Great Post from NIH Director’s Blog!!!
Caption: The location and abundance of six proteins—e-cadherin (green), vimentin (blue), actin (red), estrogen receptor, progesterone receptor, and Ki67—found in breast cancer cells are seen in this multiplexed ion beam image. Cells positive for estrogen receptor a, progesterone receptor, and Ki-67 appear yellow; cells expressing estrogen receptor a and the progesterone receptor appear aqua.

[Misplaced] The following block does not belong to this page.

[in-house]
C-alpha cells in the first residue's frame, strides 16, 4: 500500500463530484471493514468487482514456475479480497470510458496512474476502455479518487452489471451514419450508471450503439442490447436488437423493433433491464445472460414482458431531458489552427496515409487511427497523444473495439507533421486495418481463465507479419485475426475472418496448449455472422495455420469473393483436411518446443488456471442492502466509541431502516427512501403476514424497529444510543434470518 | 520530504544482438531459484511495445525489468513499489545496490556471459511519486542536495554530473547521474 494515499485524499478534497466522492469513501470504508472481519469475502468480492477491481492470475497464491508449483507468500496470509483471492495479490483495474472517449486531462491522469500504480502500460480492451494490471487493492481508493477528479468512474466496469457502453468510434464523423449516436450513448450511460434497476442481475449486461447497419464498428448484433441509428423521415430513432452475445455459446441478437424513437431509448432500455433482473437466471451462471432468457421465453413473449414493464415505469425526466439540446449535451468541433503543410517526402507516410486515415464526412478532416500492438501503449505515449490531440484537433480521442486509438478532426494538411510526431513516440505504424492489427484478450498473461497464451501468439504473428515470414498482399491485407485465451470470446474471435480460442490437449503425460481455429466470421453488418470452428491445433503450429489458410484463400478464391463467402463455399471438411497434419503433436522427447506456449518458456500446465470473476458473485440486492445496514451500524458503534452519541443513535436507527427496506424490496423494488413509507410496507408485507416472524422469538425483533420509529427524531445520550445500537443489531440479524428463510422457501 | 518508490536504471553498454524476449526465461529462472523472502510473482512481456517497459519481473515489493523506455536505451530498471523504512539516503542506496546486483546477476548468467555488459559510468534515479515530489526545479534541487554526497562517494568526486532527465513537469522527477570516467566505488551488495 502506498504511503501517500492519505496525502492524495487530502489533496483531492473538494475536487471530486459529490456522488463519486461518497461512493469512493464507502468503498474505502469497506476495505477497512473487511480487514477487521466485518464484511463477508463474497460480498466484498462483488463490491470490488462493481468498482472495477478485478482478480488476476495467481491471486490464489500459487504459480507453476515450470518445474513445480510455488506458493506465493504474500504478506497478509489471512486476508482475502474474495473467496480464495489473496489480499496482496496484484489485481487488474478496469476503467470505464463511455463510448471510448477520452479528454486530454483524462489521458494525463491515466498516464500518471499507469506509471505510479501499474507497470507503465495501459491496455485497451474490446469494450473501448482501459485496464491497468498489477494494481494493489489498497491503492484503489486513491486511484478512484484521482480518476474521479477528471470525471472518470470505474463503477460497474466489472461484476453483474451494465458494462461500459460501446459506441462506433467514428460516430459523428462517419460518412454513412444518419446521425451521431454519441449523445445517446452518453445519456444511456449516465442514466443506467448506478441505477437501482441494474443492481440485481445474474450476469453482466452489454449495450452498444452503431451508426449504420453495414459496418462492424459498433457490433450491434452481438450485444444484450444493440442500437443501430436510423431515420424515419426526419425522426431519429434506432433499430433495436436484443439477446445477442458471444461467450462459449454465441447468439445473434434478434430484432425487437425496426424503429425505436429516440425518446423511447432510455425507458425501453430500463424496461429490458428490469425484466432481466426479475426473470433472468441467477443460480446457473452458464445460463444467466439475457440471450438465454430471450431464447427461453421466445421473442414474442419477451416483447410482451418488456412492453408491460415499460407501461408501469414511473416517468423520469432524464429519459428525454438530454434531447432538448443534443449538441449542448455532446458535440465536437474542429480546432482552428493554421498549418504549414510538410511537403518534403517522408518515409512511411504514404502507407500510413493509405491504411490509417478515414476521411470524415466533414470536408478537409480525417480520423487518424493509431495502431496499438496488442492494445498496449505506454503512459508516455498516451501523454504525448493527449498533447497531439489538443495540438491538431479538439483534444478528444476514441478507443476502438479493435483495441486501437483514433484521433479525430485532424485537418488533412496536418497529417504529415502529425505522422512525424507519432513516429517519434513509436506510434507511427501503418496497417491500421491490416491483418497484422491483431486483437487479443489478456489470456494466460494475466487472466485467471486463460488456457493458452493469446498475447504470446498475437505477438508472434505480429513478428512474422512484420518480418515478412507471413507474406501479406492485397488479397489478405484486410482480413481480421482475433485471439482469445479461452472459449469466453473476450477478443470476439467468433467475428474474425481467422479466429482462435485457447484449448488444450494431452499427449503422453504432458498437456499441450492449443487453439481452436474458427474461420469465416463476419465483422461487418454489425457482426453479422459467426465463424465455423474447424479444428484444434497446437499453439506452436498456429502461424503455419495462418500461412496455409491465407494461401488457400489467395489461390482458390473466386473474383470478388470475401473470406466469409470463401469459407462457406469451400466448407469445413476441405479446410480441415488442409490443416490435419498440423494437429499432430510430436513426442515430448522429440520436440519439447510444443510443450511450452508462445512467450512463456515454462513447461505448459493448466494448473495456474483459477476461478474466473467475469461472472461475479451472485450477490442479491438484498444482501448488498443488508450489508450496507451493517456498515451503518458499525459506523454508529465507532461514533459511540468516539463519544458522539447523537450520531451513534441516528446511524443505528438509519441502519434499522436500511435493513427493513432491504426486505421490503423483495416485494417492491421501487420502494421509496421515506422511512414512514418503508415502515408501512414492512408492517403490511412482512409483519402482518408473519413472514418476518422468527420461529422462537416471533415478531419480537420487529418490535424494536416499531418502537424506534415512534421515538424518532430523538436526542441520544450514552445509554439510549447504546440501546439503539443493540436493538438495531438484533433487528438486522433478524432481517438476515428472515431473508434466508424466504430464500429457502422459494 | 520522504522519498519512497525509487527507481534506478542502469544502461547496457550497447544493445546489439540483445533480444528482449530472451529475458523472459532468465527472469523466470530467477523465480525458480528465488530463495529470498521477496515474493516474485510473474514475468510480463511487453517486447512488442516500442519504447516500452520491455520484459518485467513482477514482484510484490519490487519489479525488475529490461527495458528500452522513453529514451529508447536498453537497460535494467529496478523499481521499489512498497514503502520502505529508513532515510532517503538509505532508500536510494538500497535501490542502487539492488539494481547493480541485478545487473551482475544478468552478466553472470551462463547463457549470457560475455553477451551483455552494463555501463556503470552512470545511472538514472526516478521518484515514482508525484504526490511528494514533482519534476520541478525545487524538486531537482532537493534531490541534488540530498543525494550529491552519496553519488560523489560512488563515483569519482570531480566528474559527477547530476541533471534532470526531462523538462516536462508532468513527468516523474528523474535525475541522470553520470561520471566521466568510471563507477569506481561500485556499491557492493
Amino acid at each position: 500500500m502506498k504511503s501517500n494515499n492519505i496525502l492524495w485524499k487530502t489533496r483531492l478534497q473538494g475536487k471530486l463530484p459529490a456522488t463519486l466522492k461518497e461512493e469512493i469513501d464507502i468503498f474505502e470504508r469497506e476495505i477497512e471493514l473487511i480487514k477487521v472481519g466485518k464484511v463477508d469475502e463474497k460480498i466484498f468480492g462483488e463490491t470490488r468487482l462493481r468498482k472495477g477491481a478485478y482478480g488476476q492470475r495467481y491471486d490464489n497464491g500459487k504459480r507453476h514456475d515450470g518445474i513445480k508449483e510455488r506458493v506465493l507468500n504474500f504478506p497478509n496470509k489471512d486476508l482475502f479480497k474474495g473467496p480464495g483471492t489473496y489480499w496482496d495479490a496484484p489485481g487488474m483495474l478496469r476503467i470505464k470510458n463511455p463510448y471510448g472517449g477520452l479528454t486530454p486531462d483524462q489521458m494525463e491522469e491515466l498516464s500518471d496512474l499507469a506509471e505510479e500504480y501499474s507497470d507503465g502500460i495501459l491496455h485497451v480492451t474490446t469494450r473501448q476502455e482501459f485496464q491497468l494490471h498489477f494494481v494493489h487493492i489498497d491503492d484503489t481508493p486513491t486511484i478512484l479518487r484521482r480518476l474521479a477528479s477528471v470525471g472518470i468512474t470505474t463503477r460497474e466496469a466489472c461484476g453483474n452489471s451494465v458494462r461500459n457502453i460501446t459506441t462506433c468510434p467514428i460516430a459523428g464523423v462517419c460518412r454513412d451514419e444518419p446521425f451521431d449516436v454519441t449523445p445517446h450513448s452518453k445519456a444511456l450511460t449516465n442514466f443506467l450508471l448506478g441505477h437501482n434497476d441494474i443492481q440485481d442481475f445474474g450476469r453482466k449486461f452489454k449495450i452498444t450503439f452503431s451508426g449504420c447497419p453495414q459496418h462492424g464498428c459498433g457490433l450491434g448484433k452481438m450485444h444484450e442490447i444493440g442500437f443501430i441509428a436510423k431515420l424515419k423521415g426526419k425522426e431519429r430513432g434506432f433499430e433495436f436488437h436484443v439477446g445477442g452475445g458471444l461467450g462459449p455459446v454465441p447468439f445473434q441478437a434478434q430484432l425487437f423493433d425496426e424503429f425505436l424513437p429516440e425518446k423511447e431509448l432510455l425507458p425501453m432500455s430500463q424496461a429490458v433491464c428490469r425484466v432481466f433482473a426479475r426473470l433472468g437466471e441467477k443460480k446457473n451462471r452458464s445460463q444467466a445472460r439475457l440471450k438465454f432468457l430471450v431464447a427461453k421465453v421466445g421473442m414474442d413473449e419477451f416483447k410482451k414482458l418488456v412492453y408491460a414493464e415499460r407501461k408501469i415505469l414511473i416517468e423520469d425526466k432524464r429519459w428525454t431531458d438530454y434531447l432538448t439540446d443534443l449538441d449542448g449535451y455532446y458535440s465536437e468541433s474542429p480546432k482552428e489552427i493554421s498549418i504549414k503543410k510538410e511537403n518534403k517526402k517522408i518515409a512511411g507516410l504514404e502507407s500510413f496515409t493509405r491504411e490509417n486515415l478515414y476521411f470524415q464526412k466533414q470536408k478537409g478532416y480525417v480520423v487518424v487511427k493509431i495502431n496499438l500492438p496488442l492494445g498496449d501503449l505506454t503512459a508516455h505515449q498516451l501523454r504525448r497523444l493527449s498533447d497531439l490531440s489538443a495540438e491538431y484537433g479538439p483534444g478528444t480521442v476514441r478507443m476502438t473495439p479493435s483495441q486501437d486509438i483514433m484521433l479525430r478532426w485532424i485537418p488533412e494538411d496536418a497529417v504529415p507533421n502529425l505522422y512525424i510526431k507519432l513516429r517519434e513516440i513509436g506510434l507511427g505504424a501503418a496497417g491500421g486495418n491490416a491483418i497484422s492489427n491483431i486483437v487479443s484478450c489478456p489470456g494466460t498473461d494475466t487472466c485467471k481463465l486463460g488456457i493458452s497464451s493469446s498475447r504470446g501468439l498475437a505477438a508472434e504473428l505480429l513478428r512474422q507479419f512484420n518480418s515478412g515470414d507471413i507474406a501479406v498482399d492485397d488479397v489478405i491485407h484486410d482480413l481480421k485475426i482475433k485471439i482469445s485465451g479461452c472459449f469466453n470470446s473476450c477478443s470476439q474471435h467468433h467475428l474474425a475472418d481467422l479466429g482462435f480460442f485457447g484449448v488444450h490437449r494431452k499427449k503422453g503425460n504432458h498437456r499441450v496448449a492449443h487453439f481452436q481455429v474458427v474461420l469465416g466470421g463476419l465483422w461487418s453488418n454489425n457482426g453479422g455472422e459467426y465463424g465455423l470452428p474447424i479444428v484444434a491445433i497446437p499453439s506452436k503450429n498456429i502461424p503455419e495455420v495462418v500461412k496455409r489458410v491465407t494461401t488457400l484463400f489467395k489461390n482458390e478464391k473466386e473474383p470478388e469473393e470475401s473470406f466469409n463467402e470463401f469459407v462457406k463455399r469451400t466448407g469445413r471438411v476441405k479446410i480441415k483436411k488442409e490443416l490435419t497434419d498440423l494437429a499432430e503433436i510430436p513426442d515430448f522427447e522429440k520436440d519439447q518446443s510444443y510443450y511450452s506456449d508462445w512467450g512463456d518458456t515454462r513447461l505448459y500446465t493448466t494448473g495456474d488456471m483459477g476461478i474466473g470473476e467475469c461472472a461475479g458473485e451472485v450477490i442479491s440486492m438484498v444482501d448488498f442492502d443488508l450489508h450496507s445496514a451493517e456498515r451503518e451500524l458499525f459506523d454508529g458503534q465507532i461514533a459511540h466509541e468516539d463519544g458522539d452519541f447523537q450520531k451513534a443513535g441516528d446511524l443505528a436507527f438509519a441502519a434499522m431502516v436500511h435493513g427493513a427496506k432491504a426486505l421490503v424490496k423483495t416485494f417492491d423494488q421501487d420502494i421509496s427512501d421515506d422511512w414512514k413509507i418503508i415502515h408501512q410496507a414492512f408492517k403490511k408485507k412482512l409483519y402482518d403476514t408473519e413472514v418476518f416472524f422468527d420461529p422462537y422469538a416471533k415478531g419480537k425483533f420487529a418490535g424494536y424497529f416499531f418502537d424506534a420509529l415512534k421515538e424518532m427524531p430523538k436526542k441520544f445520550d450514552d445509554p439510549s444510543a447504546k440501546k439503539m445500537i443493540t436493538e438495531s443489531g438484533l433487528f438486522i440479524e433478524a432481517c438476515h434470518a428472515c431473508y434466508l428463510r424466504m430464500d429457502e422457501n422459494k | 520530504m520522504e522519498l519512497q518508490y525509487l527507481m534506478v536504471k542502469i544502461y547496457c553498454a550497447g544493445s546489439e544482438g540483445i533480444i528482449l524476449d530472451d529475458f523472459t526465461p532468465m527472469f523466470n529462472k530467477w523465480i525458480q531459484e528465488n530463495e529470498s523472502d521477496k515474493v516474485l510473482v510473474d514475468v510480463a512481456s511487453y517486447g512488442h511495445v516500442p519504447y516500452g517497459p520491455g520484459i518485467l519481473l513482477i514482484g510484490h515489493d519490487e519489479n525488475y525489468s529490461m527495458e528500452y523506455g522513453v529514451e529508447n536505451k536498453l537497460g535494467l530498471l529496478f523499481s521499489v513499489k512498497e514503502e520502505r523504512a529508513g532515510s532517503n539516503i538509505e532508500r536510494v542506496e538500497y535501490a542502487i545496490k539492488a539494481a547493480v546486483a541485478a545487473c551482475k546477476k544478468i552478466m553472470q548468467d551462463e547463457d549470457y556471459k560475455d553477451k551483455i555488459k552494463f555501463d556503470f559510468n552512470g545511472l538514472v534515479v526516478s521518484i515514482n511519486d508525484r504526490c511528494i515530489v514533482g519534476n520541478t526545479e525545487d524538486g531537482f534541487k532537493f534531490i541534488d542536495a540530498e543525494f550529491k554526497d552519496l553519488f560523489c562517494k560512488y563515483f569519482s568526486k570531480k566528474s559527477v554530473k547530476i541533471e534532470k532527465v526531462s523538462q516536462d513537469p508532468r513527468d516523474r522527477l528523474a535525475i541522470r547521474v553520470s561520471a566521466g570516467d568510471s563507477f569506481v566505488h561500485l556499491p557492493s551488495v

Credit: Michael Angelo
The artistic masterpiece above, reminiscent of a stained glass window, is the work of Michael Angelo—no, not the famous 16th Century Italian artist, but a 21st Century physician-scientist who’s out to develop a better way of looking at what’s going on inside solid tumors. Called multiplexed ion beam imaging (MIBI), Angelo’s experimental method may someday give clinicians the power to analyze up to 100 different proteins in a single tumor sample.
In this image, Angelo used MIBI to analyze a human breast tumor sample for nine proteins simultaneously—each protein stained with an antibody…
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